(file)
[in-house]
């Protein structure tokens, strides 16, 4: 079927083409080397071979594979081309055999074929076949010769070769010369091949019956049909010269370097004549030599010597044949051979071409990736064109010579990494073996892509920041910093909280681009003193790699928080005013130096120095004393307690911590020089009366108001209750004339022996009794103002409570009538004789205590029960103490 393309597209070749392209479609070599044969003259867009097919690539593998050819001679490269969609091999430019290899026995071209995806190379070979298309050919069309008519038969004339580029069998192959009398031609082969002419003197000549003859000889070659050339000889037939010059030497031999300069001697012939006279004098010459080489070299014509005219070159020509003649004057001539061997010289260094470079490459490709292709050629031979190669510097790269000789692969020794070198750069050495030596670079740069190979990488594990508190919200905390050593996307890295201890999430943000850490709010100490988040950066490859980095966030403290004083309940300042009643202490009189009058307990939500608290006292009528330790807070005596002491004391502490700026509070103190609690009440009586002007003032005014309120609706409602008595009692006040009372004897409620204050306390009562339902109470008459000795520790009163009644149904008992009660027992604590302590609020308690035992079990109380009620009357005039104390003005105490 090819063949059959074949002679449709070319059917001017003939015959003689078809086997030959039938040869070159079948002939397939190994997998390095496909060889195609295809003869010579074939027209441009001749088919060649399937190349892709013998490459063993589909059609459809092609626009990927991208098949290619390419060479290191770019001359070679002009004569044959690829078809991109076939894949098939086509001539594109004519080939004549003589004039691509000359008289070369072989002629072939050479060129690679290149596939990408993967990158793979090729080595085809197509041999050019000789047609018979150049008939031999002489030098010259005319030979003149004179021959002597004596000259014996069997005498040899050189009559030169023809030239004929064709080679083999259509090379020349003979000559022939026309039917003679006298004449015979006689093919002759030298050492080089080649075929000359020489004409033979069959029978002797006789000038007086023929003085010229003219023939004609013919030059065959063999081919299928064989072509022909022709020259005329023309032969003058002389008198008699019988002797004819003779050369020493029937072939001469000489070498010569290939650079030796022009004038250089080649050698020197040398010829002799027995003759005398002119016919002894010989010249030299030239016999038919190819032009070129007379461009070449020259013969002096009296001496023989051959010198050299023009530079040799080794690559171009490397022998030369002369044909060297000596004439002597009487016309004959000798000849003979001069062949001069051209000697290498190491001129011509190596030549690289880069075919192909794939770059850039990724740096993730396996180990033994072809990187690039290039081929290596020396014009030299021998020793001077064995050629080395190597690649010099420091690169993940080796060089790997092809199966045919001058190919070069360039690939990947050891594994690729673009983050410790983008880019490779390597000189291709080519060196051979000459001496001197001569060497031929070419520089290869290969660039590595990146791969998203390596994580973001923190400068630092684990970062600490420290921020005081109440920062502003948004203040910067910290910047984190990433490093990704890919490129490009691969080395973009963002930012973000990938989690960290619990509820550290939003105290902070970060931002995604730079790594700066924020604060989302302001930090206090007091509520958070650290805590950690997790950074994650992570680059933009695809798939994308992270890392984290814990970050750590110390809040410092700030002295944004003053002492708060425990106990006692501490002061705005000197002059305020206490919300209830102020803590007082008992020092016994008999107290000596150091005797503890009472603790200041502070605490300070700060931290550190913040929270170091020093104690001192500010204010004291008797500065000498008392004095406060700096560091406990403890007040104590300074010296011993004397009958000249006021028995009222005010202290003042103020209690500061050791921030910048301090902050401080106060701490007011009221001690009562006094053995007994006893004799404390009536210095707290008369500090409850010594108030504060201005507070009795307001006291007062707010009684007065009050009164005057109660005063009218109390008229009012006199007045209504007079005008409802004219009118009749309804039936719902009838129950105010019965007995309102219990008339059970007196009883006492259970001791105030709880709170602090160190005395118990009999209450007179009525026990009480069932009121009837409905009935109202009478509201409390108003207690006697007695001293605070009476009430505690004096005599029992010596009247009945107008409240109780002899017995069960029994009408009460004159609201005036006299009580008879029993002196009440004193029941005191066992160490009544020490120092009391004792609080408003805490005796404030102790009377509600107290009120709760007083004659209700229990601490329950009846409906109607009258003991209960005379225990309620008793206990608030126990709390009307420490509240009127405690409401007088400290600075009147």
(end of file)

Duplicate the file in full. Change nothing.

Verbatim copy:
[in-house]
């Protein structure tokens, strides 16, 4: 079927083409080397071979594979081309055999074929076949010769070769010369091949019956049909010269370097004549030599010597044949051979071409990736064109010579990494073996892509920041910093909280681009003193790699928080005013130096120095004393307690911590020089009366108001209750004339022996009794103002409570009538004789205590029960103490 393309597209070749392209479609070599044969003259867009097919690539593998050819001679490269969609091999430019290899026995071209995806190379070979298309050919069309008519038969004339580029069998192959009398031609082969002419003197000549003859000889070659050339000889037939010059030497031999300069001697012939006279004098010459080489070299014509005219070159020509003649004057001539061997010289260094470079490459490709292709050629031979190669510097790269000789692969020794070198750069050495030596670079740069190979990488594990508190919200905390050593996307890295201890999430943000850490709010100490988040950066490859980095966030403290004083309940300042009643202490009189009058307990939500608290006292009528330790807070005596002491004391502490700026509070103190609690009440009586002007003032005014309120609706409602008595009692006040009372004897409620204050306390009562339902109470008459000795520790009163009644149904008992009660027992604590302590609020308690035992079990109380009620009357005039104390003005105490 090819063949059959074949002679449709070319059917001017003939015959003689078809086997030959039938040869070159079948002939397939190994997998390095496909060889195609295809003869010579074939027209441009001749088919060649399937190349892709013998490459063993589909059609459809092609626009990927991208098949290619390419060479290191770019001359070679002009004569044959690829078809991109076939894949098939086509001539594109004519080939004549003589004039691509000359008289070369072989002629072939050479060129690679290149596939990408993967990158793979090729080595085809197509041999050019000789047609018979150049008939031999002489030098010259005319030979003149004179021959002597004596000259014996069997005498040899050189009559030169023809030239004929064709080679083999259509090379020349003979000559022939026309039917003679006298004449015979006689093919002759030298050492080089080649075929000359020489004409033979069959029978002797006789000038007086023929003085010229003219023939004609013919030059065959063999081919299928064989072509022909022709020259005329023309032969003058002389008198008699019988002797004819003779050369020493029937072939001469000489070498010569290939650079030796022009004038250089080649050698020197040398010829002799027995003759005398002119016919002894010989010249030299030239016999038919190819032009070129007379461009070449020259013969002096009296001496023989051959010198050299023009530079040799080794690559171009490397022998030369002369044909060297000596004439002597009487016309004959000798000849003979001069062949001069051209000697290498190491001129011509190596030549690289880069075919192909794939770059850039990724740096993730396996180990033994072809990187690039290039081929290596020396014009030299021998020793001077064995050629080395190597690649010099420091690169993940080796060089790997092809199966045919001058190919070069360039690939990947050891594994690729673009983050410790983008880019490779390597000189291709080519060196051979000459001496001197001569060497031929070419520089290869290969660039590595990146791969998203390596994580973001923190400068630092684990970062600490420290921020005081109440920062502003948004203040910067910290910047984190990433490093990704890919490129490009691969080395973009963002930012973000990938989690960290619990509820550290939003105290902070970060931002995604730079790594700066924020604060989302302001930090206090007091509520958070650290805590950690997790950074994650992570680059933009695809798939994308992270890392984290814990970050750590110390809040410092700030002295944004003053002492708060425990106990006692501490002061705005000197002059305020206490919300209830102020803590007082008992020092016994008999107290000596150091005797503890009472603790200041502070605490300070700060931290550190913040929270170091020093104690001192500010204010004291008797500065000498008392004095406060700096560091406990403890007040104590300074010296011993004397009958000249006021028995009222005010202290003042103020209690500061050791921030910048301090902050401080106060701490007011009221001690009562006094053995007994006893004799404390009536210095707290008369500090409850010594108030504060201005507070009795307001006291007062707010009684007065009050009164005057109660005063009218109390008229009012006199007045209504007079005008409802004219009118009749309804039936719902009838129950105010019965007995309102219990008339059970007196009883006492259970001791105030709880709170602090160190005395118990009999209450007179009525026990009480069932009121009837409905009935109202009478509201409390108003207690006697007695001293605070009476009430505690004096005599029992010596009247009945107008409240109780002899017995069960029994009408009460004159609201005036006299009580008879029993002196009440004193029941005191066992160490009544020490120092009391004792609080408003805490005796404030102790009377509600107290009120709760007083004659209700229990601490329950009846409906109607009258003991209960005379225990309620008793206990608030126990709390009307420490509240009127405690409401007088400290600075009147």